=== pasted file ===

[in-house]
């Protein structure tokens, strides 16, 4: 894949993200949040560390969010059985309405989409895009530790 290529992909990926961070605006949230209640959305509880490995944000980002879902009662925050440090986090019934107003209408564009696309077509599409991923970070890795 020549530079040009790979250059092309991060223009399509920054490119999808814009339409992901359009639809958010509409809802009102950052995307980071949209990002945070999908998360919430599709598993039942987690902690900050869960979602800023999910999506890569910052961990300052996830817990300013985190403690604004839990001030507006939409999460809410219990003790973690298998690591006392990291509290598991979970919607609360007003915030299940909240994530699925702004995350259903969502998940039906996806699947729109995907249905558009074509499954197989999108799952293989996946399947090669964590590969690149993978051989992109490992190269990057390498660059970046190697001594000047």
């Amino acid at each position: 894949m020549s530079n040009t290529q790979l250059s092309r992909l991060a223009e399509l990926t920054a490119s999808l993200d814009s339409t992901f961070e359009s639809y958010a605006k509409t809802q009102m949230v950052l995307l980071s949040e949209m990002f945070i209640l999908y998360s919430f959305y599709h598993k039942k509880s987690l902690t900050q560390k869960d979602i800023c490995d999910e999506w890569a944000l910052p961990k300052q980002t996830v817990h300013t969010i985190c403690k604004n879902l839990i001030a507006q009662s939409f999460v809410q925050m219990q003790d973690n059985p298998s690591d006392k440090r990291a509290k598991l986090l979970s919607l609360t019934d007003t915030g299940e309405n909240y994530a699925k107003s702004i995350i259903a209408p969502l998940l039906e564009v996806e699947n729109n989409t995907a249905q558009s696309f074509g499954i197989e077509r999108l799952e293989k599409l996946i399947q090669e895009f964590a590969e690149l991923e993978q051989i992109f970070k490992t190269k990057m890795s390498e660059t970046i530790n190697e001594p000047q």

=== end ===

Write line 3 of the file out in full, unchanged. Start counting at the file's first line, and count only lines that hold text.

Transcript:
């Amino acid at each position: 894949m020549s530079n040009t290529q790979l250059s092309r992909l991060a223009e399509l990926t920054a490119s999808l993200d814009s339409t992901f961070e359009s639809y958010a605006k509409t809802q009102m949230v950052l995307l980071s949040e949209m990002f945070i209640l999908y998360s919430f959305y599709h598993k039942k509880s987690l902690t900050q560390k869960d979602i800023c490995d999910e999506w890569a944000l910052p961990k300052q980002t996830v817990h300013t969010i985190c403690k604004n879902l839990i001030a507006q009662s939409f999460v809410q925050m219990q003790d973690n059985p298998s690591d006392k440090r990291a509290k598991l986090l979970s919607l609360t019934d007003t915030g299940e309405n909240y994530a699925k107003s702004i995350i259903a209408p969502l998940l039906e564009v996806e699947n729109n989409t995907a249905q558009s696309f074509g499954i197989e077509r999108l799952e293989k599409l996946i399947q090669e895009f964590a590969e690149l991923e993978q051989i992109f970070k490992t190269k990057m890795s390498e660059t970046i530790n190697e001594p000047q």